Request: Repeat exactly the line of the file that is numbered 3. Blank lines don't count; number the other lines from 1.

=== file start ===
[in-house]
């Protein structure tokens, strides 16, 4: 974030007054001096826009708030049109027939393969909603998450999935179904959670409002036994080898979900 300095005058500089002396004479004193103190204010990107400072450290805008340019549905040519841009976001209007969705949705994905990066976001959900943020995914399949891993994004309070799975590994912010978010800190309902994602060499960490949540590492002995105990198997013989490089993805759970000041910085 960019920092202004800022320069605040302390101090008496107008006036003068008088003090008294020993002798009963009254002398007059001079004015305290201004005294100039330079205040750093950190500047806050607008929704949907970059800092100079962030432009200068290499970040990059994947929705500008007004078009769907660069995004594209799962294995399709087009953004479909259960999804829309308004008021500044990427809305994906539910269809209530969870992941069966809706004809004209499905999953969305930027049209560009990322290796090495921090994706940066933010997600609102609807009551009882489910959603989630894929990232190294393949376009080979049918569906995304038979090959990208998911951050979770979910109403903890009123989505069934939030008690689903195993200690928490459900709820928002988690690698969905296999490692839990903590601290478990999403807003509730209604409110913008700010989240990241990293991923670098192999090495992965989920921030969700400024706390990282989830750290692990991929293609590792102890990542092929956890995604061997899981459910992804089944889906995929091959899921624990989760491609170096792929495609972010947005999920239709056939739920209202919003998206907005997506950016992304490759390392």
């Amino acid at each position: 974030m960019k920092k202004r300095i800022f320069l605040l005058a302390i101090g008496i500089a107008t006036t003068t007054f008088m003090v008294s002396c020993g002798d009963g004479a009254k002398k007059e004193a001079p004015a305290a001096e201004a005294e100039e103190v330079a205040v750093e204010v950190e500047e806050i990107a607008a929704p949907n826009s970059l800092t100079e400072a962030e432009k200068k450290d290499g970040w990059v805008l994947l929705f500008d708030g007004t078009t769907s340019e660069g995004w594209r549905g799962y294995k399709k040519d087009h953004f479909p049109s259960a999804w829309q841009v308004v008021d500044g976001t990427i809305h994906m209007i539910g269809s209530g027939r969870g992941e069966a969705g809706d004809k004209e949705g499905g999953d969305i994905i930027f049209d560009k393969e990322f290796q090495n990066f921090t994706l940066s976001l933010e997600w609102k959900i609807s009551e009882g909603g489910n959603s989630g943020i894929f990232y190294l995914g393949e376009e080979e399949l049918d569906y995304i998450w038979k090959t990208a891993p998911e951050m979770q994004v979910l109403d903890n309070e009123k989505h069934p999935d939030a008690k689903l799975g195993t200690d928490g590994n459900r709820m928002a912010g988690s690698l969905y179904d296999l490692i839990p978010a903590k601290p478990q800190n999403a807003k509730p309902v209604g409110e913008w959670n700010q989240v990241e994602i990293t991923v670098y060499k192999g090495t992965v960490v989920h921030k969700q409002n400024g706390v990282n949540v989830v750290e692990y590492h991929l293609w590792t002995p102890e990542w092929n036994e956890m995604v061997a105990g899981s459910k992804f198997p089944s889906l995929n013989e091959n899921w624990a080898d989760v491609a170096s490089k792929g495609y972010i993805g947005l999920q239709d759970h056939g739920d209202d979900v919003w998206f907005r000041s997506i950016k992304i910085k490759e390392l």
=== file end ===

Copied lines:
């Amino acid at each position: 974030m960019k920092k202004r300095i800022f320069l605040l005058a302390i101090g008496i500089a107008t006036t003068t007054f008088m003090v008294s002396c020993g002798d009963g004479a009254k002398k007059e004193a001079p004015a305290a001096e201004a005294e100039e103190v330079a205040v750093e204010v950190e500047e806050i990107a607008a929704p949907n826009s970059l800092t100079e400072a962030e432009k200068k450290d290499g970040w990059v805008l994947l929705f500008d708030g007004t078009t769907s340019e660069g995004w594209r549905g799962y294995k399709k040519d087009h953004f479909p049109s259960a999804w829309q841009v308004v008021d500044g976001t990427i809305h994906m209007i539910g269809s209530g027939r969870g992941e069966a969705g809706d004809k004209e949705g499905g999953d969305i994905i930027f049209d560009k393969e990322f290796q090495n990066f921090t994706l940066s976001l933010e997600w609102k959900i609807s009551e009882g909603g489910n959603s989630g943020i894929f990232y190294l995914g393949e376009e080979e399949l049918d569906y995304i998450w038979k090959t990208a891993p998911e951050m979770q994004v979910l109403d903890n309070e009123k989505h069934p999935d939030a008690k689903l799975g195993t200690d928490g590994n459900r709820m928002a912010g988690s690698l969905y179904d296999l490692i839990p978010a903590k601290p478990q800190n999403a807003k509730p309902v209604g409110e913008w959670n700010q989240v990241e994602i990293t991923v670098y060499k192999g090495t992965v960490v989920h921030k969700q409002n400024g706390v990282n949540v989830v750290e692990y590492h991929l293609w590792t002995p102890e990542w092929n036994e956890m995604v061997a105990g899981s459910k992804f198997p089944s889906l995929n013989e091959n899921w624990a080898d989760v491609a170096s490089k792929g495609y972010i993805g947005l999920q239709d759970h056939g739920d209202d979900v919003w998206f907005r000041s997506i950016k992304i910085k490759e390392l």